Crossroads Asia

US Bill Including Central Asia on ‘High Risk’ List Fails

The bill was soundly rejected – but Central Asia’s inclusion in the list of “high risk” countries lingers.

US Bill Including Central Asia on ‘High Risk’ List Fails
Credit: Radiokafka /

The past two months have not been conducive for those seeking to improve the United States’ standing in Muslim-majority nations. From Republican frontrunners Donald Trump and Ted Cruz catering to nativist audiences, to GOP hopefuls like Jeb Bush claiming they would allow entry only to Syrian refugees who can “prove” they are Christians, the electioneering has seen some of the most xenophobic rhetoric the primary cycle has known in some years.

Unfortunately for Central Asian governments, the region has now been roped into the Islamophobic rhetoric circling Syrian refugees and Muslim communities in the United States. Considering how unfamiliar the broader American populace is with Central Asia – such that The New York Times can create a new nation wholesale – it’s not an especially difficult task for certain politicians to link Central Asia to potential threats stemming from Syrian refugees. Nonetheless, the linkage flies in the face of years of lobbying and image-massaging – from Kazakhstan, most especially – to assure American audiences that Central Asia can remain a bastion of secularized Islam.

The notion that Kazakhstan, and broader Central Asia, can stand as an “island of stability” clearly didn’t reach the desk of Senator Rand Paul, another current contender for the Republican nomination for president. Last November, Paul, seeking to buoy his sagging rankings, put forth his “Stop Extremists Coming Under Refugee Entry Act,” shortened to the cutesy acronym SECURE Act. The bill would have barred Washington from approving refugee or asylum applications from some 34 “high risk” countries, including Palestine. Among Paul’s 34 nations were Kazakhstan, Kyrgyzstan, Tajikistan, and Uzbekistan.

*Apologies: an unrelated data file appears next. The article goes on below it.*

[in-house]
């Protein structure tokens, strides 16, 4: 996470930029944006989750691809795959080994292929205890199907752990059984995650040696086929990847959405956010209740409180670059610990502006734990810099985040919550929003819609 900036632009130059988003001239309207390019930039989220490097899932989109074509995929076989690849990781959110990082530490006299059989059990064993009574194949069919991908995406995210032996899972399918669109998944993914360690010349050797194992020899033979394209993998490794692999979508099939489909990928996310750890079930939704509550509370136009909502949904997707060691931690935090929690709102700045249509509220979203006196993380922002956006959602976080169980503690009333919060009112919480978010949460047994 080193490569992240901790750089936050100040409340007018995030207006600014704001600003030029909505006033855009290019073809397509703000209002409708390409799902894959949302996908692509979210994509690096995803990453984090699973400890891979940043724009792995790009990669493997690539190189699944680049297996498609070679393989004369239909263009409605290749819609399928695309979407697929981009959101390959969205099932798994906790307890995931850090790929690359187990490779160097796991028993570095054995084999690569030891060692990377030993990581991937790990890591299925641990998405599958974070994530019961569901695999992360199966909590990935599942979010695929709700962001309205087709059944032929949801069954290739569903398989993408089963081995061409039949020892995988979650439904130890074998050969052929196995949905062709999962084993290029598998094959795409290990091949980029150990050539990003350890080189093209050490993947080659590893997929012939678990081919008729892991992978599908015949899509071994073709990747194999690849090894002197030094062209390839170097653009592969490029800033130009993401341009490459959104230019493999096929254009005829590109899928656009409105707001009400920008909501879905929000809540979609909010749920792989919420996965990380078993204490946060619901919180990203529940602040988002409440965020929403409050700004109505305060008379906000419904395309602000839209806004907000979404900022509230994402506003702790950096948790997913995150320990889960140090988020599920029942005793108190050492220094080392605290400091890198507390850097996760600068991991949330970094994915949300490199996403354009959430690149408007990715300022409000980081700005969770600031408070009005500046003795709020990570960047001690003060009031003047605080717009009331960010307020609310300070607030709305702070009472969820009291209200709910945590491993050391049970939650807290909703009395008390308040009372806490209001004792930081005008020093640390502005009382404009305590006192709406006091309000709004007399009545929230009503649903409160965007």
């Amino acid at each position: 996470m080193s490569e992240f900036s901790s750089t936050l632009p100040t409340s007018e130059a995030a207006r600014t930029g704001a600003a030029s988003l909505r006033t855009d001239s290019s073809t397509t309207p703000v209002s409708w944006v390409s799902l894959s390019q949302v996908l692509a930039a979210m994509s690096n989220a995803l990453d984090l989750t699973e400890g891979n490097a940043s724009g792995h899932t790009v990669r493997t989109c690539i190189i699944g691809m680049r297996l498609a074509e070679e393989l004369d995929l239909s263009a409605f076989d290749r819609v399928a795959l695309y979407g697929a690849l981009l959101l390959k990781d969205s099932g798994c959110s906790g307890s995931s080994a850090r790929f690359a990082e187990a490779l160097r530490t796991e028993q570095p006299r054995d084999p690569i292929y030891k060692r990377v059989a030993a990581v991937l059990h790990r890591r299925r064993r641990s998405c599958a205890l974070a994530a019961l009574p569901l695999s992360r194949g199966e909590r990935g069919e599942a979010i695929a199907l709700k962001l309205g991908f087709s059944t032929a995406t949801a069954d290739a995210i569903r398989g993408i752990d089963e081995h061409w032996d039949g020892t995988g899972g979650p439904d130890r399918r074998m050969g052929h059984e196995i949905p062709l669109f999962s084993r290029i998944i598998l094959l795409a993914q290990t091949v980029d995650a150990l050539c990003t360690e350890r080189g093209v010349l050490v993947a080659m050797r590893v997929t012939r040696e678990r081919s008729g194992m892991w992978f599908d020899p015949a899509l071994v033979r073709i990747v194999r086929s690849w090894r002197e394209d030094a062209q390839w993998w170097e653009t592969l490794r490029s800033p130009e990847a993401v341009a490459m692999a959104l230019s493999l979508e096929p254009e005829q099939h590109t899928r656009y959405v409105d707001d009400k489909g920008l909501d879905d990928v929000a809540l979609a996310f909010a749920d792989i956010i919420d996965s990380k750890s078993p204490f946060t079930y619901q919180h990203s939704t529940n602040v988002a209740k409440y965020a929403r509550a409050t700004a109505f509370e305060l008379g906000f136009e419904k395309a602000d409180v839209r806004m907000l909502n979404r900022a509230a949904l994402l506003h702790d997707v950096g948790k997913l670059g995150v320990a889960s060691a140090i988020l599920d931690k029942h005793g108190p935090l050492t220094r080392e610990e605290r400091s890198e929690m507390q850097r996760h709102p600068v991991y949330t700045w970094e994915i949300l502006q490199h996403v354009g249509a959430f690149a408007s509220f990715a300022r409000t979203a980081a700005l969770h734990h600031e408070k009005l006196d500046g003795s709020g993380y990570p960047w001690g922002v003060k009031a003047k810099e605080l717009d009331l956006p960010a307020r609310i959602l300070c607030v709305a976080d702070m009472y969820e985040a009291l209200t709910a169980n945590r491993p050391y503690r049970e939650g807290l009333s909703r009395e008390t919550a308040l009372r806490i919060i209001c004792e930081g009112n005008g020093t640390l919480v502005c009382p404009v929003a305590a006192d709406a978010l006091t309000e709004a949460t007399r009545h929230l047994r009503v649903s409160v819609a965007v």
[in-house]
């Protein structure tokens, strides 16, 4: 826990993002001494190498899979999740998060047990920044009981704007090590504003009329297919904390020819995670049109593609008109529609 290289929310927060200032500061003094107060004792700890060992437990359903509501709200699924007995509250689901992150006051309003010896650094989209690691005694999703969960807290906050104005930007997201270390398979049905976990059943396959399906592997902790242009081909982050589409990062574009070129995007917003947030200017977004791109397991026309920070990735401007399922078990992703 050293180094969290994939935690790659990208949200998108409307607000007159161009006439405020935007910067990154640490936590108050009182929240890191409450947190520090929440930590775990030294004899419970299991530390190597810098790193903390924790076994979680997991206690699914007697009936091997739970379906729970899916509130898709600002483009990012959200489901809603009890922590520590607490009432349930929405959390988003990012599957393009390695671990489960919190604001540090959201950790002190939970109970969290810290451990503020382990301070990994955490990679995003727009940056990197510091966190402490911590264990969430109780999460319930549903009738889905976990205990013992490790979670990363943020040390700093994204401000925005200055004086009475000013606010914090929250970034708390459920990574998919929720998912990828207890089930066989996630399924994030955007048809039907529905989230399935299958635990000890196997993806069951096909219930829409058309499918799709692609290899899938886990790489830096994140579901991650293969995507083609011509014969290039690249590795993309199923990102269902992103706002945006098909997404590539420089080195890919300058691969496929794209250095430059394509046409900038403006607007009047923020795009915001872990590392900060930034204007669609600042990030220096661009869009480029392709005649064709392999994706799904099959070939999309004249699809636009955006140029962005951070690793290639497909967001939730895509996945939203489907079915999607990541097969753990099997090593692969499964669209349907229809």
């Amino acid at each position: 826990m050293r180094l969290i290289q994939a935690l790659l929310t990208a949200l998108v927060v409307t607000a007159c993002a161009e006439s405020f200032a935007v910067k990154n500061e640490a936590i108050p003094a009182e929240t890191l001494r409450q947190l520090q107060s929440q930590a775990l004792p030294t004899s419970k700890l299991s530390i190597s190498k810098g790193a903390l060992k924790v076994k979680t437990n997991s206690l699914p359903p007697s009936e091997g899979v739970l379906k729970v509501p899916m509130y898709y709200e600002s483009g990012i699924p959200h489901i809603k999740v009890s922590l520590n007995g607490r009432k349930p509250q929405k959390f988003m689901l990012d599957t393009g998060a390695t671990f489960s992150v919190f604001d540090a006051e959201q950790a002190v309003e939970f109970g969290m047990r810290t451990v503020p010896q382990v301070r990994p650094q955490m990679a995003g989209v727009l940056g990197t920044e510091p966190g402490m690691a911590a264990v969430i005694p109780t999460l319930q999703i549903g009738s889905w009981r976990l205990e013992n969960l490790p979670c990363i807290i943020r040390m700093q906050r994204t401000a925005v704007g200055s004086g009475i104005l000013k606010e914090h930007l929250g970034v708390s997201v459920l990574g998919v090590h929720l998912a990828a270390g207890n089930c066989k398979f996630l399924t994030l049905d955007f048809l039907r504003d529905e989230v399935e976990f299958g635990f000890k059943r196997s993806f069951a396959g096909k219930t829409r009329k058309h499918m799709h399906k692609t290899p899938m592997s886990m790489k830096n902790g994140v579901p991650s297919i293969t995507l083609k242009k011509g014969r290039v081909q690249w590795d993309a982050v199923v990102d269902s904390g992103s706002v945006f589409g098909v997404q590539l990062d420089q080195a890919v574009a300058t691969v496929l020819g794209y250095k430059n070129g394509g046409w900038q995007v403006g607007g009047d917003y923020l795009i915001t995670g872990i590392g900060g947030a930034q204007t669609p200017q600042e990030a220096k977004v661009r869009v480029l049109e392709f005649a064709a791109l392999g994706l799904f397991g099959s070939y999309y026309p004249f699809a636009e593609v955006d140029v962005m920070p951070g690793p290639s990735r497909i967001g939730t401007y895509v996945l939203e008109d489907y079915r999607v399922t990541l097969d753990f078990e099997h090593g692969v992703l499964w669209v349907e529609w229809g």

For some reason, however, Paul didn’t include Turkmenistan within the ranks of “high risk” nations. (Paul did not respond to requests for clarification on his country selections.) There’s no explicable reason Turkmenistan should have been excluded from the list; it’s not as if Ashgabat maintains an outsized lobbying influence in Washington to scuttle its inclusion, and Turkmenistan’s degrading border security with Afghanistan remains covered. The exclusion – in addition to the base claim that Central Asia presents the same “high risk” as others – casts doubt on Paul’s familiarity with the region.

The bill was soundly rejected – but Central Asia’s inclusion in the list of “high risk” countries lingers. Earlier this month, Nebraska State Senator Bill Kintner introduced a state measure that would, according to the Lincoln Journal-Star, “require resettlement agencies in Nebraska … to prove they can afford to pay up to $25 million if they resettle refugees from” a list of “high risk” countries Kintner has put together. That list, as it happens, is identical to Paul’s – bizarre exclusion of Turkmenistan included. “I took the list that US Senator Rand Paul produced for a bill he introduced,” Kintner told The Diplomat in an emailed statement. “I trust that Senator Paul had they [sic] adequate resources to sort out which counties [sic] have populations that pose significant threats to they [sic] United States.”

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To be fair to Paul and Kintner, there is some, however slight, merit regarding concern about Central Asian nationals within the United States. The Boston Bombers both maintained ties to Kyrgyzstan and a pair of Dzhokhar Tsarnaev’s friends sentenced for crimes relating to bombing were from Kazakhstan. Likewise, the trio of New York militants tied to ISIS last year were all Central Asian nationals, and a refugee from Uzbekistan was recently sentenced in Idaho on terrorism-related charges.

But those instances, of course, are few and far between. And any notion that Central Asian states pose an equivalent “high risk” threat as, say, Iraq or Yemen in regards to American citizens is a farce, no matter how many similar bills are proposed – and no matter how many times Ashgabat is strangely excluded.